The hidden fly in the currant bush of health care may be disguised enough to be part of the cake that an unwary patient might gobble down to their ultimate detriment — but not this doctor.  I know I’m the real thing, perhaps a bit on the tart side, but offering up just enough tang to be what is needed.

And I will die happy doing this.

 

 

What’s Beneath the “Chief Complaint”

Any primary care clinic has a schedule that lists the appointments of the day in incremental time slots.   There is a column for the name of the patient, the patient’s age, and always there is a place for the reason for the visit–the “chief complaint” according to medical parlance.

A quick review of the “chief complaints” for the day gives the physician a sense of how clinic will flow.   There are the seemingly “quick” concerns, like a blood pressure check, sore throat or ankle sprain, and then there are those that will predictably take longer such as fatigue, trouble sleeping, back pain, or headache.

All health care providers are aware that the chief complaint may not be what the patient really wants to talk about.   Finding out the real concern can be part of the detective work the physician must do.  Sometimes it doesn’t actually reveal itself until the physician’s hand is on the door knob, ready to say goodbye and move on to the next patient.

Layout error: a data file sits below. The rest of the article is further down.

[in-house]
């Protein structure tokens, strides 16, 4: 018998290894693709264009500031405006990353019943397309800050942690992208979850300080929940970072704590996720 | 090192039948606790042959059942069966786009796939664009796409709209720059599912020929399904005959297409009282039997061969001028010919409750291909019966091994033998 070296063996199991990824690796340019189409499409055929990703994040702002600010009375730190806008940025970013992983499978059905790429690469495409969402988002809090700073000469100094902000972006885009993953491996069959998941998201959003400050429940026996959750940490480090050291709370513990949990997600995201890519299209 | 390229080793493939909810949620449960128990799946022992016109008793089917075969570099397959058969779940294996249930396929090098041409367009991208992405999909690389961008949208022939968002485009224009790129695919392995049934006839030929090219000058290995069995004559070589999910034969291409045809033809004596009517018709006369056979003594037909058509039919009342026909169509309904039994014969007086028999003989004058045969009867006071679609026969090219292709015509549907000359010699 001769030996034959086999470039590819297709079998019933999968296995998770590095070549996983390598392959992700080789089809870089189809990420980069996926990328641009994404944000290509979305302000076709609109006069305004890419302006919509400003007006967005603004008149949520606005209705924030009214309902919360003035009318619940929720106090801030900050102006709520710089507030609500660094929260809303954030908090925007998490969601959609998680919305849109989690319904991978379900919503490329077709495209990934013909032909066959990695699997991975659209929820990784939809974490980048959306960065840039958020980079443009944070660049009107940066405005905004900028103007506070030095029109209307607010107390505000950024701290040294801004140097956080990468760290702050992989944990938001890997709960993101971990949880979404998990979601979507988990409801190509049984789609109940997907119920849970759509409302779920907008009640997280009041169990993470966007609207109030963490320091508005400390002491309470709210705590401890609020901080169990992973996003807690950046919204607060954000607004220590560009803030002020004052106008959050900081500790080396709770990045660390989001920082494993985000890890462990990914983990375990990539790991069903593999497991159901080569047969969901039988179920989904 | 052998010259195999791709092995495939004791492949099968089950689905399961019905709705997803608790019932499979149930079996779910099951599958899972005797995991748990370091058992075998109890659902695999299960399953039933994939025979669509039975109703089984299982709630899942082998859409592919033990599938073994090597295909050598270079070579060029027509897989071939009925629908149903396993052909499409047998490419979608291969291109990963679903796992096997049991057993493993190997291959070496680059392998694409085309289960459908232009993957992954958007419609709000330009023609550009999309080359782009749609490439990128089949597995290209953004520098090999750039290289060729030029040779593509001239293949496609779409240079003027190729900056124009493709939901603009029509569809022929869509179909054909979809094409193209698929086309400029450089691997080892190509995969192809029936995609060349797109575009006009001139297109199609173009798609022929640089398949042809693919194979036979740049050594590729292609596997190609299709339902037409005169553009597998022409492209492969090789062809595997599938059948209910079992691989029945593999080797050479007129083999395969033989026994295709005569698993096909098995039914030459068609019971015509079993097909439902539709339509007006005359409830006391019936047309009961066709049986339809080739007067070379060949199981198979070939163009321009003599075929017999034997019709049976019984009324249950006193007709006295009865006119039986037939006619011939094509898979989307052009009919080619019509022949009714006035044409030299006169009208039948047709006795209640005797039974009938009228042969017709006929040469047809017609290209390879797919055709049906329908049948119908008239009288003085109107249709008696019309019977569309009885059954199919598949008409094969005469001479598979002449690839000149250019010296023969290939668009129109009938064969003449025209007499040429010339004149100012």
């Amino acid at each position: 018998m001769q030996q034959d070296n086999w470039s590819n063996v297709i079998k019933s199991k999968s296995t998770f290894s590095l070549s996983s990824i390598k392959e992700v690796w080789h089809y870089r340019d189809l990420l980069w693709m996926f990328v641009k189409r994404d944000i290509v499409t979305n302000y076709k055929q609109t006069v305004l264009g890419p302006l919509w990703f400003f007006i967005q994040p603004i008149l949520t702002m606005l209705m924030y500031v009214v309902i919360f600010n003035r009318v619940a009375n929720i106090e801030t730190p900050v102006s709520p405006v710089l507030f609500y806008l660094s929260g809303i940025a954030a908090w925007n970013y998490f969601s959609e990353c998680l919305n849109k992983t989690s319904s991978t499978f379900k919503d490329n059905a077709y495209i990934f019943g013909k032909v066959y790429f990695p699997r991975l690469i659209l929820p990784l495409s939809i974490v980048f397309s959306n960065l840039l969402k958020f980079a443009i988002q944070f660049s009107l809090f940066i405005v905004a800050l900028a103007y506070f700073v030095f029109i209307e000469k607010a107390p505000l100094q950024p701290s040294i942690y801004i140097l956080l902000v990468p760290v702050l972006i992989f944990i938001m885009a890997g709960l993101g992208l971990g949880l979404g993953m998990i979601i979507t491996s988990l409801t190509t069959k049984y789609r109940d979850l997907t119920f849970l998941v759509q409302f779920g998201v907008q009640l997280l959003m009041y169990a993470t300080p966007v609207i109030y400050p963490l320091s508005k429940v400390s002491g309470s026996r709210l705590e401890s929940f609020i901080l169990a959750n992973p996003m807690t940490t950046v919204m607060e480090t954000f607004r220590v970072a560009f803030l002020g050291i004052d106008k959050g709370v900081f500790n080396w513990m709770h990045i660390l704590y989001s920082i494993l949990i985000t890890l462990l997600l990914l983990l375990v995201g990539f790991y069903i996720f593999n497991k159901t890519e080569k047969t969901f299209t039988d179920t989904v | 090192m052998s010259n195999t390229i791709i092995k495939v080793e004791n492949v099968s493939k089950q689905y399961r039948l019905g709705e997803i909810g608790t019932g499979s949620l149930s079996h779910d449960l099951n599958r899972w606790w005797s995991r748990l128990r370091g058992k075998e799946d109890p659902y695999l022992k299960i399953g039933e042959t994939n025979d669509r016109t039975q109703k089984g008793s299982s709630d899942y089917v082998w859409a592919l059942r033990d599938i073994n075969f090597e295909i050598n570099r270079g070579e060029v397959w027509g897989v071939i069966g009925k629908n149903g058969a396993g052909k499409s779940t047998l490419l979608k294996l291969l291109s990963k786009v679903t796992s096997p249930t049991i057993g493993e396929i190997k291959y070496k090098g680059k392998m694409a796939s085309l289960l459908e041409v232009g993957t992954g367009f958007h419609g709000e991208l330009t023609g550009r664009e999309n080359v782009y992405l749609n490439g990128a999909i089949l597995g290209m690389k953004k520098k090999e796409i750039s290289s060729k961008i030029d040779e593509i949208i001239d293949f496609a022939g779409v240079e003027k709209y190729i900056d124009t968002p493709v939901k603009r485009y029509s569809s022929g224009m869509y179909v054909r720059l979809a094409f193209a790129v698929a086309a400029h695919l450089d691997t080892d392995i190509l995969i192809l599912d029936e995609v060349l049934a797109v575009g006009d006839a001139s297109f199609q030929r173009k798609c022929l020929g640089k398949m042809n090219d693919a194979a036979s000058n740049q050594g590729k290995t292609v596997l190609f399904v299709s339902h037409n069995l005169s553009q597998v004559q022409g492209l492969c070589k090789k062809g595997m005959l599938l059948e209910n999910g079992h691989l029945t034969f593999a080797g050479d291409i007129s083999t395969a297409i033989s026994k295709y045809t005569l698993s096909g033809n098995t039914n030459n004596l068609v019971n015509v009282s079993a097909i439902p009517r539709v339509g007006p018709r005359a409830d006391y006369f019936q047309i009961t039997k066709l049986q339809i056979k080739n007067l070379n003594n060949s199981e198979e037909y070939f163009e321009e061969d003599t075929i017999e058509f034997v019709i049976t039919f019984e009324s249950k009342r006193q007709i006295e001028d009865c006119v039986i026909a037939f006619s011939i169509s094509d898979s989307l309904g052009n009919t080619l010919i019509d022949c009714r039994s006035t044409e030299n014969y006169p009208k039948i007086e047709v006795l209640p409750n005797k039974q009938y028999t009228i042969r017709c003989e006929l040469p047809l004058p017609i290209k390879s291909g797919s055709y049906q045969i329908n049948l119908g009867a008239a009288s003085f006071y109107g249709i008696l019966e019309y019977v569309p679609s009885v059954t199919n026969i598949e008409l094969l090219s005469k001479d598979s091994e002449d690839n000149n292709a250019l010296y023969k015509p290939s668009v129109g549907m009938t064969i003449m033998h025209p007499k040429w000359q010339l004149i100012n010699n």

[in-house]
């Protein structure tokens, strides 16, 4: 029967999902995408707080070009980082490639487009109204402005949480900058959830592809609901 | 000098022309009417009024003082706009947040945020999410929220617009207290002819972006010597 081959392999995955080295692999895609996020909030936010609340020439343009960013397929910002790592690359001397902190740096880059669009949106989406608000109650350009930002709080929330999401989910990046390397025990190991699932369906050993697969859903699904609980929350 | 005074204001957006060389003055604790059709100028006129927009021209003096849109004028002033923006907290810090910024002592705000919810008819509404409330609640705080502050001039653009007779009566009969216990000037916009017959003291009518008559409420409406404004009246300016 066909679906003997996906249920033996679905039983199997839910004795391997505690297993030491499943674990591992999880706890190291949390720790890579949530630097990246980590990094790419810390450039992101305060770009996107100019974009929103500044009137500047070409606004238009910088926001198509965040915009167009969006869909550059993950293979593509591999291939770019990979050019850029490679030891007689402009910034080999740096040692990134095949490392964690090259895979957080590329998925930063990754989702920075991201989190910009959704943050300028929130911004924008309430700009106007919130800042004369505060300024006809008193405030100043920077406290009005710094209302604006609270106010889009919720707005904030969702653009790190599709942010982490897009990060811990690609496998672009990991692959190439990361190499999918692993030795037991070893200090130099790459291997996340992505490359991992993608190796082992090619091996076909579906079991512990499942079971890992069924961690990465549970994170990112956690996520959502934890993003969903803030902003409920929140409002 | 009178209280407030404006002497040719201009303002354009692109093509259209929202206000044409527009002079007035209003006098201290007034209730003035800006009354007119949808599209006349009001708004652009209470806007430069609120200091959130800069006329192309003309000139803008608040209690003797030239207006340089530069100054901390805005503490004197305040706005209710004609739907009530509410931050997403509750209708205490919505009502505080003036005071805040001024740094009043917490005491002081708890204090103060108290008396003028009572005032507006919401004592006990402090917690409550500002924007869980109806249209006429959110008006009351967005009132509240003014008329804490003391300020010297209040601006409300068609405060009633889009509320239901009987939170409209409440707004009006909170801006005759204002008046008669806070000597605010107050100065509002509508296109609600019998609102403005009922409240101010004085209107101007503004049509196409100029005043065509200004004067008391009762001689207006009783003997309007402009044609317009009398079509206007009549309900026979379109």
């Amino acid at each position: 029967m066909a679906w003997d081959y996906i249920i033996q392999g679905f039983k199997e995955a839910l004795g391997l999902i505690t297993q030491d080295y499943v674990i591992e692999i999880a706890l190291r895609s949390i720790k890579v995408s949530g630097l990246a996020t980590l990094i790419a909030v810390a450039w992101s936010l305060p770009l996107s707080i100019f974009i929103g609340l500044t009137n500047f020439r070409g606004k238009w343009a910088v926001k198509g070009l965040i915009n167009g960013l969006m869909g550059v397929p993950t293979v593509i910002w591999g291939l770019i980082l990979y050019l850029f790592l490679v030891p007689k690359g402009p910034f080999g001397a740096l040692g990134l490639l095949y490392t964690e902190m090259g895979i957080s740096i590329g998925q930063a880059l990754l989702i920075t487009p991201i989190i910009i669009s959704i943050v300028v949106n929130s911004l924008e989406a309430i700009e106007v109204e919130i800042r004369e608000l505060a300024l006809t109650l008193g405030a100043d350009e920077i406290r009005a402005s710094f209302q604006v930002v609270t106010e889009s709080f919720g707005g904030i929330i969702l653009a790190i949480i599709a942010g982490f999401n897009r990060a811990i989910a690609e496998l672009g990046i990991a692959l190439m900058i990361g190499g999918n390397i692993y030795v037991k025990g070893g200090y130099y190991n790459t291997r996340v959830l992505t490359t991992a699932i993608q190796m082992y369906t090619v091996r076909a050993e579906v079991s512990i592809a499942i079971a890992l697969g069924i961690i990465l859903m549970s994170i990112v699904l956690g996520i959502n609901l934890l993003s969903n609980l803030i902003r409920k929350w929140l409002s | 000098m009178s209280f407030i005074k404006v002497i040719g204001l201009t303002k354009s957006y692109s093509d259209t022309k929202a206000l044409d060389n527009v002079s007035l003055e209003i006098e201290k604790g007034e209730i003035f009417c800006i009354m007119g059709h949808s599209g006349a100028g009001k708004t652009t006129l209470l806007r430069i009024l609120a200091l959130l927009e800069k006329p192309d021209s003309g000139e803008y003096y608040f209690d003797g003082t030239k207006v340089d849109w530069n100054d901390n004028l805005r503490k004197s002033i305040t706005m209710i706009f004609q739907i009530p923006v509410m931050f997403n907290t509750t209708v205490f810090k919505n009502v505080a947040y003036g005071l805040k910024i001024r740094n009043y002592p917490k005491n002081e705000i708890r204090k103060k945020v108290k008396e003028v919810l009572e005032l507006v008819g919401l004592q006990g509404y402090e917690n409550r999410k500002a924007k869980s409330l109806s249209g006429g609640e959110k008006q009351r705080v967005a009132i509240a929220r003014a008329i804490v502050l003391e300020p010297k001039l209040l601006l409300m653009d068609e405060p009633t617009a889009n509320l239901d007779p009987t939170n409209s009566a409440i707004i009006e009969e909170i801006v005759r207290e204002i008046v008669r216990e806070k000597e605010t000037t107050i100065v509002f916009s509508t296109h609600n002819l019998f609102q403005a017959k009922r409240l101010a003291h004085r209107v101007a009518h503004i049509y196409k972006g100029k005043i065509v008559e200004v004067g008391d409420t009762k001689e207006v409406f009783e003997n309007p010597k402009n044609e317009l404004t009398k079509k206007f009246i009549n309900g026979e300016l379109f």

So I can’t depend on a seemingly routine and straight forward chief complaint to be what it appears on the daily schedule.   When I knock on the exam room door, I need to expect the unexpected.  Otherwise,  I’ll have failed my patient and not done what I’m trained to do–look for what is “beneath” the chief complaint.

Examples:

“itching” – a patient who reports 2-3 months of daily itching, worse at night, with no other symptoms and no apparent rash.  Treatment for scabies showed no benefit, there has been no significant relief from antihistamines or topical corticosteroids.   Examination is unremarkable with no skin findings other than the excoriations from scratching.  Lab work reveals mildly elevated liver function tests.  Additional labs reveal no acute or chronic infectious hepatitis but further work up confirms primary sclerosing cholangitis.

“back pain” in a patient who had been seen with similar low back pain six months previously, but it has been intermittent up until a week prior to this visit when the patient’s legs feel heavy when going up stairs.  Exam reveals an abnormally “stiff” gait but no leg swelling or neurologic abnormality.  Sed rate is elevated and subsequent MRI scan shows bilateral iliac thrombosis due to a congenitally absent inferior vena cava.